The security sector (intelligence, judiciary, police, prisons, armed forces) is an important element of crisis management in most countries. Whilst the contribution of these authorities will be focussed on internal and external security challenges, they have many core capabilities that can support other non-security responses including planning assistance, transport, logistics, manpower, and health services.
This has also applied at the NATO/EU level with existing mechanisms supporting collaboration between countries. The benefits of this civil-military co-operation are likely to form part of any future review of the Covid-19 response.
Maintenance of core security capabilities
All countries have imposed draconian public health ‘lockdown’ measures to reduce the risk of transmission of the disease across their populations. These have had substantial implications for all employers, given that most workplaces have been closed.
Like health services, there are core security capabilities that have had to be maintained such as overseas military operations, domestic security operations (eg protection of air and maritime borders), essential security response capabilities (eg public order, counterterrorism), and wider contributions to national crisis response. This has required specific health protection policy and training, including isolation and quarantine for critical personnel.
The examples of Covid-19 outbreaks in the aircraft carriers USS Nimitz and the Charles de Gaulle have shown the potential impact of a local Covid-19 outbreak on military capabilities. The challenge of managing Covid-19 in the legal system and prisons have been specific discrete issues for security institutions. There is also pressure to re-open the recruiting and training pipeline for security personnel whilst complying with infection control measures.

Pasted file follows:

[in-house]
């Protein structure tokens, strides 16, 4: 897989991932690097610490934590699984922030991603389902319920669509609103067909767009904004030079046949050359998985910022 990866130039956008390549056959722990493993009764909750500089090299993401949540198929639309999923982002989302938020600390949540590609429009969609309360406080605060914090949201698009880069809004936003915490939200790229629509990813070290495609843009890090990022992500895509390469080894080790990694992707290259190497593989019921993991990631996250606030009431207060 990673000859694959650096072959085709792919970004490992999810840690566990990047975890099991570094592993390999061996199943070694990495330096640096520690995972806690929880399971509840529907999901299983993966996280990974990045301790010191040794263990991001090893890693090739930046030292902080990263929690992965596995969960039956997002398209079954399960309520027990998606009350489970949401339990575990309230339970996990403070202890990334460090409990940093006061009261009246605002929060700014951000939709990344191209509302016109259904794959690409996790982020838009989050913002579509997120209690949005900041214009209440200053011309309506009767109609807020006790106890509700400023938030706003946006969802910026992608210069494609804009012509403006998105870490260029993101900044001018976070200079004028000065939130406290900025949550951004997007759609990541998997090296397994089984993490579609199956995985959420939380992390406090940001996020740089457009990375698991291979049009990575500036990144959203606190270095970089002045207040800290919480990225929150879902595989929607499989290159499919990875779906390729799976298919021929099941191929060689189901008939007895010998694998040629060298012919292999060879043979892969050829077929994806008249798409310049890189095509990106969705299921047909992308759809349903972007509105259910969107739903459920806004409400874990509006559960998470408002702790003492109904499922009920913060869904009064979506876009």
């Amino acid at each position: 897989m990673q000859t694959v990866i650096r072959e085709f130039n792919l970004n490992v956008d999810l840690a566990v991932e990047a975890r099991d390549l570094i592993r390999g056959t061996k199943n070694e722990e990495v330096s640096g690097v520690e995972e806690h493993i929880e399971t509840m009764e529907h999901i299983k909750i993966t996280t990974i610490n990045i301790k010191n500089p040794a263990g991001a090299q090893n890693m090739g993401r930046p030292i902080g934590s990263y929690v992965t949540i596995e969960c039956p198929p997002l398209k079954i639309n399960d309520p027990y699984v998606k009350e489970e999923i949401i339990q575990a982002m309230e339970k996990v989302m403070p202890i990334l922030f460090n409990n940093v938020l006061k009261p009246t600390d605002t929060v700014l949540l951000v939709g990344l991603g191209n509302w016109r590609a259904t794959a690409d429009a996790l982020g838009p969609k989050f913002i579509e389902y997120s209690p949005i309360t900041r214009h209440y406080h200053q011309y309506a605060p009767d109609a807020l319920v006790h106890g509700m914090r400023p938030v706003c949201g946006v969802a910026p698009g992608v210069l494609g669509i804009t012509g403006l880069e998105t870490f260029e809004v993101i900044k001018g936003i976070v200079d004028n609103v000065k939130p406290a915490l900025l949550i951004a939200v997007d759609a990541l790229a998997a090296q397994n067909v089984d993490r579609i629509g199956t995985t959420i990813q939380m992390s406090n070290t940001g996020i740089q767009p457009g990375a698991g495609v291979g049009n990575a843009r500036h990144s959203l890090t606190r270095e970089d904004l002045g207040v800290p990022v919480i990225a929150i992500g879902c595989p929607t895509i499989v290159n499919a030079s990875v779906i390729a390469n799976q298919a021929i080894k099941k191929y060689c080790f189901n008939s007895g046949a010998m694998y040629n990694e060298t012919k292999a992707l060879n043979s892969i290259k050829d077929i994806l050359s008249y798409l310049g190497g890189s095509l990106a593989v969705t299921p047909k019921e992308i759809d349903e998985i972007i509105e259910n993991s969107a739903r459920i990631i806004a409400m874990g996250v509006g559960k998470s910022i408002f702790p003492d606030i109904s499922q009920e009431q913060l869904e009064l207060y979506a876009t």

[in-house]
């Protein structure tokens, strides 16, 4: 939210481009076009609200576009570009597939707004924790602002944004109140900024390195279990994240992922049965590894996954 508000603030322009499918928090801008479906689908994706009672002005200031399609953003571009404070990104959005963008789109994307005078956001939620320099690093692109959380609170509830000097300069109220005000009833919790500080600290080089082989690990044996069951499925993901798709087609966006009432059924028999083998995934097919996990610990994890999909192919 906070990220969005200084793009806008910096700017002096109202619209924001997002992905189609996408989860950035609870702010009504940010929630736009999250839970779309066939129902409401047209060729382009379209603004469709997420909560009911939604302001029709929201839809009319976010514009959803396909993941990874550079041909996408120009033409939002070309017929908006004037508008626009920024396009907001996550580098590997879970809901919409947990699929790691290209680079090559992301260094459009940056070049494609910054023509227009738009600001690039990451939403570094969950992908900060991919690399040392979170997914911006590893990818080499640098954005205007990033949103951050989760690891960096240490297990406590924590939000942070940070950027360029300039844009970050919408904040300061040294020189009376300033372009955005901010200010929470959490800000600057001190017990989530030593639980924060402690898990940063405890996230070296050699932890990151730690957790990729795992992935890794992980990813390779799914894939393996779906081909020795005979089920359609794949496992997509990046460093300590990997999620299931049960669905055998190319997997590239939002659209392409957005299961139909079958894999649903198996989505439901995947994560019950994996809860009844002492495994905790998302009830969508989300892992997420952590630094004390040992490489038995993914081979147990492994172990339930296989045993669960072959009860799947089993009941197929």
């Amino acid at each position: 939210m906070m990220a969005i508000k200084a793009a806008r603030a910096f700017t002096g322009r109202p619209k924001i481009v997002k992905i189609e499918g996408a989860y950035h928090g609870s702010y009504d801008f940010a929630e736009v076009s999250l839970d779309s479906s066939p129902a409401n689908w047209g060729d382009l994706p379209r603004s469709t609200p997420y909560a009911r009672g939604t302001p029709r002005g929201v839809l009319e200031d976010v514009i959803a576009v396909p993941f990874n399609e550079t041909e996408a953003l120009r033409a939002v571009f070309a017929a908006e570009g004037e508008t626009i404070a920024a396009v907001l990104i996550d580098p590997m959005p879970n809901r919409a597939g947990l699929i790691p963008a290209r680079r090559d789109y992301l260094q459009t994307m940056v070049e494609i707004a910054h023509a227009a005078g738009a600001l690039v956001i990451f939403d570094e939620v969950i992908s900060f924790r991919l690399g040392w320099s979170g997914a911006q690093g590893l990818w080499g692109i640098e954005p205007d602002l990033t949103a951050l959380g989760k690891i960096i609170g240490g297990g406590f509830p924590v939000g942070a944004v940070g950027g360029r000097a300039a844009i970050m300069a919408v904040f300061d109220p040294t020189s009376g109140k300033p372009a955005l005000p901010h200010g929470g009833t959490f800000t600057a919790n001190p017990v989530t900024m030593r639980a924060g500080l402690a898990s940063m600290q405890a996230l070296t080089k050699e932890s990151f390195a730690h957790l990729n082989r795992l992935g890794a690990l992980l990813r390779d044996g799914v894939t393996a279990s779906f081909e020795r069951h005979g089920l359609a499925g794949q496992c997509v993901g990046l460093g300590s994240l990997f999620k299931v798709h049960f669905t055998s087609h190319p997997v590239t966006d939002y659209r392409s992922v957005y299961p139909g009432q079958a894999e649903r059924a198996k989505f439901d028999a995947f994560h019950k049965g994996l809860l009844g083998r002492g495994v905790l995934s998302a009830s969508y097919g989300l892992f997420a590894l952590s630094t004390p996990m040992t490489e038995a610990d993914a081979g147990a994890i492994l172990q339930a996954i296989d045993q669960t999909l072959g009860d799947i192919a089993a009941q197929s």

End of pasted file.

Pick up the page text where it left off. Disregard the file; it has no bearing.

General military capabilities in support of Covid-19 response
The specific range of security activities that are supporting national and international responses has varied by country and the timeline of the crisis. In the early stages many countries used military aircraft and aeromedical evacuation capability to repatriate nationals from the worst affected countries. This has extended into wider repatriation for nationals trapped as a result of the closure of borders and the collapse of the air transport industry.
As the focus shifted to internal responses, the police and some armed forces have conducted public order operations to ensure public compliance with restrictions of movement. Military logistics forces have supported the procurement, manufacture, storage, transport and distribution of critical supplies including personal protective equipment, ventilators, and oxygen.
Military units have been re-rolled to provide new functions such as mobile Covid-19 testing units or patient screening centres at hospitals Overall, this crisis has shown that, in the words of the UK Military:
‘Defence can play a supporting role, providing niche capabilities, or more generalist support when the civil authorities’ capacity/capability is overwhelmed by an incident, when directed to do so, or when preparing for major national events.’